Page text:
Although the concept of an anecdotal essay sounds simple enough--you are, after all simply telling a story--writing one can be quite challenging. As with any other type of writing assignment, the essay should capture and hold your reader's interest. Fortunately, if you take time to structure the paper properly, your anecdotal essay can be fun to write and more importantly, fun to read.

How to Write an Ancedotal Essay

Come up with a list of ideas for your anecdotal essay. Think back to an important event in your life or other personal experiences that have affected you.

Pick one story to use as the basis for your anecdotal essay. Discuss your ideas with a friend, teacher or peer and find out which story appeals to him or her. Hearing someone else's opinion can help you select the most interesting subject for your paper.

Determine the theme of your essay. Think about your reason for writing the story---do you want to make your readers laugh or do you want your story to offer insight about a serious issue?

Tell your story in three to four body paragraphs. Because this is the most important part of your story, you should spend the most time on this section. Make sure your writing is clear, grammatically correct and structured logically.

Write an introduction for your essay. Because it's the beginning of your essay, make sure your introduction uses an appropriate tone that prepares your readers for the story you're telling. For example, if you're telling a funny anecdote, the introduction should make your reader laugh. On the other hand, if your story is serious, your introduction should be more formal.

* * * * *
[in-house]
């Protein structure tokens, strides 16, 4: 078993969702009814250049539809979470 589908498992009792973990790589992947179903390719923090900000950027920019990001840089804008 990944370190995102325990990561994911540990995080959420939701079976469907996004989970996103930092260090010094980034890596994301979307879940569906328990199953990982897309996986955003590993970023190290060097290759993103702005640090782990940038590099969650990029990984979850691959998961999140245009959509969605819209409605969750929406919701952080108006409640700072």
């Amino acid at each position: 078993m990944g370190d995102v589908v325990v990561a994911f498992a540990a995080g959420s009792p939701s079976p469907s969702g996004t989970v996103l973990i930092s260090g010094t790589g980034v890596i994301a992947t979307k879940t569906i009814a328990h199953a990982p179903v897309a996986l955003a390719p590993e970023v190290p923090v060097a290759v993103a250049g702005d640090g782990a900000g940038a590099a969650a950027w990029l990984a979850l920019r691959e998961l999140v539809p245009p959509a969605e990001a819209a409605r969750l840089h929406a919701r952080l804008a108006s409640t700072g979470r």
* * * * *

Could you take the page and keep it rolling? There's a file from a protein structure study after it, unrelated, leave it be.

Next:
Write your conclusion. This paragraph should sum up your reasons for writing the essay and offer any additional thoughts on the subject.

Proofread your essay, checking for spelling and grammatical errors as well as structural issues. If possible, have someone else look over your paper as well.


Try writing your paper in the first-person point of view ("I"). This style is especially effective in anecdotal essays and can often be easier to write than the standard third-person point of view.

Consider your audience. Who will be reading your story? Is the subject appropriate for your readers?

Reading your essay out loud can help you identify errors and inconsistencies in your story that may not be as apparent during your proofreading.

Vary your sentence length. Although an abundance of long, complex sentences can frustrate your readers, consistently short, simple sentences can also bore them. As a result, it's best to use a mixture of sentence lengths.

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